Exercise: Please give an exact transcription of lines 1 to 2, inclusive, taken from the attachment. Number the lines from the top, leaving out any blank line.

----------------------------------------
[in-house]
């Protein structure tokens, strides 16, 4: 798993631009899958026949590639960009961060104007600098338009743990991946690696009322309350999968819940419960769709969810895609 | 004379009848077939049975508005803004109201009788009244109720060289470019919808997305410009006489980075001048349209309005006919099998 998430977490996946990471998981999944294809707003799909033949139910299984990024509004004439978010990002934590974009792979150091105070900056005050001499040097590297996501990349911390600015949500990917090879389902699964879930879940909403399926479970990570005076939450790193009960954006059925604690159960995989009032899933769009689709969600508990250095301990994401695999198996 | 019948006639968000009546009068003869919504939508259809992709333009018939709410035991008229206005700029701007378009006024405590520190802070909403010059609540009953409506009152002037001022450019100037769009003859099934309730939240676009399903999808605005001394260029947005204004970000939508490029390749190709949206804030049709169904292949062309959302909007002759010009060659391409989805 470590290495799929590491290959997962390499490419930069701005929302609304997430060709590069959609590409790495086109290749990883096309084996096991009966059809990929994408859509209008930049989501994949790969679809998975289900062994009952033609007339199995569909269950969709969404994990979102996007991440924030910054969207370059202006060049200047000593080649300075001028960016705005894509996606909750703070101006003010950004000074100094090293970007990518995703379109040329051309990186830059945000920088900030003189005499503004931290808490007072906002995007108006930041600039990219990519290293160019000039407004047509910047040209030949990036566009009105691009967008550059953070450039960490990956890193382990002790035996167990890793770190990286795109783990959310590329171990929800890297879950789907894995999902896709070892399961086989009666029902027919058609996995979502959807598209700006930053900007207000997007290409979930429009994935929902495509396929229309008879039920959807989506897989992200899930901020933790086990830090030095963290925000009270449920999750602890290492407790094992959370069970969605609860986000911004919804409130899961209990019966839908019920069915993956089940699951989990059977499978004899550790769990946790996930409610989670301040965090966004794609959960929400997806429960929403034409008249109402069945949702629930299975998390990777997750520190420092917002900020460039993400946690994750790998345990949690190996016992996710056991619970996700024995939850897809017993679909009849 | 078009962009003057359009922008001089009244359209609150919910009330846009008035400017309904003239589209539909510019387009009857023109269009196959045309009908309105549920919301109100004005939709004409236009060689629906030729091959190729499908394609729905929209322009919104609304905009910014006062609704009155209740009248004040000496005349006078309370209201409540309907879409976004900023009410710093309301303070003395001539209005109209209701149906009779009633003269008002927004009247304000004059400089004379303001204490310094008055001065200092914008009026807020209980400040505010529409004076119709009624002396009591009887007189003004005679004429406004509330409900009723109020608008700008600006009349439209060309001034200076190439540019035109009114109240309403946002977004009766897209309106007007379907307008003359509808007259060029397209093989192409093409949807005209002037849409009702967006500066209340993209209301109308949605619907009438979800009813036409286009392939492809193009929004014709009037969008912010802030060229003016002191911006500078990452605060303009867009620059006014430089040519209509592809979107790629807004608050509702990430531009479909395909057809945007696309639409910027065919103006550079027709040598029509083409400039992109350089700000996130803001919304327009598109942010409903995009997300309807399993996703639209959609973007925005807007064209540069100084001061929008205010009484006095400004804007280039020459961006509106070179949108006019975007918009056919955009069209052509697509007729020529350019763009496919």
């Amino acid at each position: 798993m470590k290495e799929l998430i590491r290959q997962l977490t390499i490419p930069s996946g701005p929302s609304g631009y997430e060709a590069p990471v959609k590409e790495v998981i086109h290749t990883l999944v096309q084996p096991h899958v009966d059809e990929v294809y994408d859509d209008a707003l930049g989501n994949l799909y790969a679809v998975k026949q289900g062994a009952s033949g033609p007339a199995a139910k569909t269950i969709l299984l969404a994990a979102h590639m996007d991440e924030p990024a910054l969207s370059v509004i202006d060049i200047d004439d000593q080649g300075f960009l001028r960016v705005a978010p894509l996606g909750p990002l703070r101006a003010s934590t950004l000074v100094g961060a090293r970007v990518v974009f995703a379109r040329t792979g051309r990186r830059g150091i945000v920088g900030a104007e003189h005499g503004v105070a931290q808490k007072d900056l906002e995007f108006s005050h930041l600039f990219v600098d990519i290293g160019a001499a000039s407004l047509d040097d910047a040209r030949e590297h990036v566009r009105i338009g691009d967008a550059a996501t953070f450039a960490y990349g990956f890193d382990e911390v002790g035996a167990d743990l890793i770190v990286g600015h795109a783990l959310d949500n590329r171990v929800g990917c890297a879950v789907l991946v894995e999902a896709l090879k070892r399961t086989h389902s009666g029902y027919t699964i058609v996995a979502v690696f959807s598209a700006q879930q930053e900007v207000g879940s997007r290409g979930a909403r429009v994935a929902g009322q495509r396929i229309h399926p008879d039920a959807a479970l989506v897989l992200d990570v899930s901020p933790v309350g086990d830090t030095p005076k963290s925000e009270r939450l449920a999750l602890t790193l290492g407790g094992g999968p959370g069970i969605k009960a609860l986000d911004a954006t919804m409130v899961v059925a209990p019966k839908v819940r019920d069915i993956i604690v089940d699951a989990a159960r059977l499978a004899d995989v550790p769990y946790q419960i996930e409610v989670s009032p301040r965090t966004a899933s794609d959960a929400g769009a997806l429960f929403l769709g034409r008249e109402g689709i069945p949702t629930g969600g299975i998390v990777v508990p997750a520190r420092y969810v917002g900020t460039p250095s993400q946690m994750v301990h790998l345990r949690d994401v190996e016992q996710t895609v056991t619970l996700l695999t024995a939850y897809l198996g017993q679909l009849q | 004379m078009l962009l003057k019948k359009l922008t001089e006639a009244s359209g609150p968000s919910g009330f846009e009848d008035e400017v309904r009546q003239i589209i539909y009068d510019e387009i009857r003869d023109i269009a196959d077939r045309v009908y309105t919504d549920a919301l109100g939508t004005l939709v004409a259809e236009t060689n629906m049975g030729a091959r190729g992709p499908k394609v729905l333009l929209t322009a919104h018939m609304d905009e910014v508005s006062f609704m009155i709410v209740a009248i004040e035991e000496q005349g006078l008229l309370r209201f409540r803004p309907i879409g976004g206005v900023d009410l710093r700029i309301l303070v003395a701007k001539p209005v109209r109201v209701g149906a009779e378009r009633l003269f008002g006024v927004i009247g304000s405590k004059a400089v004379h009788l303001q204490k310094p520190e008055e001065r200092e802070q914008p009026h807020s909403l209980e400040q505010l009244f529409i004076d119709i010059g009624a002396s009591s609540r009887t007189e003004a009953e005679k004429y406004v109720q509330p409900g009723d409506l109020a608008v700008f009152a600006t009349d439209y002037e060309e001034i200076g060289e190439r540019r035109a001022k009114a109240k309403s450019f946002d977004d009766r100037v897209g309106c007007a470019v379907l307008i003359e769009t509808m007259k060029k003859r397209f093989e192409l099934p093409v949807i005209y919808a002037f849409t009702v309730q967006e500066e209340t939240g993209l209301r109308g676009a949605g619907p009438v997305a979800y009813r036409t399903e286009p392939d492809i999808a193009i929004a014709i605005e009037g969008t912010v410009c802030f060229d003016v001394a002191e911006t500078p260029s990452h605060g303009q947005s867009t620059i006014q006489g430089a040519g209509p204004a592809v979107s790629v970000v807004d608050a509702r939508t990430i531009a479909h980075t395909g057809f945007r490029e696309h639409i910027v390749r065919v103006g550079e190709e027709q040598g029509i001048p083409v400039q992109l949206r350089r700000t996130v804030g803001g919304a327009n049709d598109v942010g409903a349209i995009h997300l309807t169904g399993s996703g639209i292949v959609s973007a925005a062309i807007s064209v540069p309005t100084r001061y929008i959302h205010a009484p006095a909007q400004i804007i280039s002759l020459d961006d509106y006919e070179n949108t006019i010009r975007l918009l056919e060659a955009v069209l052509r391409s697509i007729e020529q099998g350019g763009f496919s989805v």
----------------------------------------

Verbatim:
[in-house]
């Protein structure tokens, strides 16, 4: 798993631009899958026949590639960009961060104007600098338009743990991946690696009322309350999968819940419960769709969810895609 | 004379009848077939049975508005803004109201009788009244109720060289470019919808997305410009006489980075001048349209309005006919099998 998430977490996946990471998981999944294809707003799909033949139910299984990024509004004439978010990002934590974009792979150091105070900056005050001499040097590297996501990349911390600015949500990917090879389902699964879930879940909403399926479970990570005076939450790193009960954006059925604690159960995989009032899933769009689709969600508990250095301990994401695999198996 | 019948006639968000009546009068003869919504939508259809992709333009018939709410035991008229206005700029701007378009006024405590520190802070909403010059609540009953409506009152002037001022450019100037769009003859099934309730939240676009399903999808605005001394260029947005204004970000939508490029390749190709949206804030049709169904292949062309959302909007002759010009060659391409989805 470590290495799929590491290959997962390499490419930069701005929302609304997430060709590069959609590409790495086109290749990883096309084996096991009966059809990929994408859509209008930049989501994949790969679809998975289900062994009952033609007339199995569909269950969709969404994990979102996007991440924030910054969207370059202006060049200047000593080649300075001028960016705005894509996606909750703070101006003010950004000074100094090293970007990518995703379109040329051309990186830059945000920088900030003189005499503004931290808490007072906002995007108006930041600039990219990519290293160019000039407004047509910047040209030949990036566009009105691009967008550059953070450039960490990956890193382990002790035996167990890793770190990286795109783990959310590329171990929800890297879950789907894995999902896709070892399961086989009666029902027919058609996995979502959807598209700006930053900007207000997007290409979930429009994935929902495509396929229309008879039920959807989506897989992200899930901020933790086990830090030095963290925000009270449920999750602890290492407790094992959370069970969605609860986000911004919804409130899961209990019966839908019920069915993956089940699951989990059977499978004899550790769990946790996930409610989670301040965090966004794609959960929400997806429960929403034409008249109402069945949702629930299975998390990777997750520190420092917002900020460039993400946690994750790998345990949690190996016992996710056991619970996700024995939850897809017993679909009849 | 078009962009003057359009922008001089009244359209609150919910009330846009008035400017309904003239589209539909510019387009009857023109269009196959045309009908309105549920919301109100004005939709004409236009060689629906030729091959190729499908394609729905929209322009919104609304905009910014006062609704009155209740009248004040000496005349006078309370209201409540309907879409976004900023009410710093309301303070003395001539209005109209209701149906009779009633003269008002927004009247304000004059400089004379303001204490310094008055001065200092914008009026807020209980400040505010529409004076119709009624002396009591009887007189003004005679004429406004509330409900009723109020608008700008600006009349439209060309001034200076190439540019035109009114109240309403946002977004009766897209309106007007379907307008003359509808007259060029397209093989192409093409949807005209002037849409009702967006500066209340993209209301109308949605619907009438979800009813036409286009392939492809193009929004014709009037969008912010802030060229003016002191911006500078990452605060303009867009620059006014430089040519209509592809979107790629807004608050509702990430531009479909395909057809945007696309639409910027065919103006550079027709040598029509083409400039992109350089700000996130803001919304327009598109942010409903995009997300309807399993996703639209959609973007925005807007064209540069100084001061929008205010009484006095400004804007280039020459961006509106070179949108006019975007918009056919955009069209052509697509007729020529350019763009496919």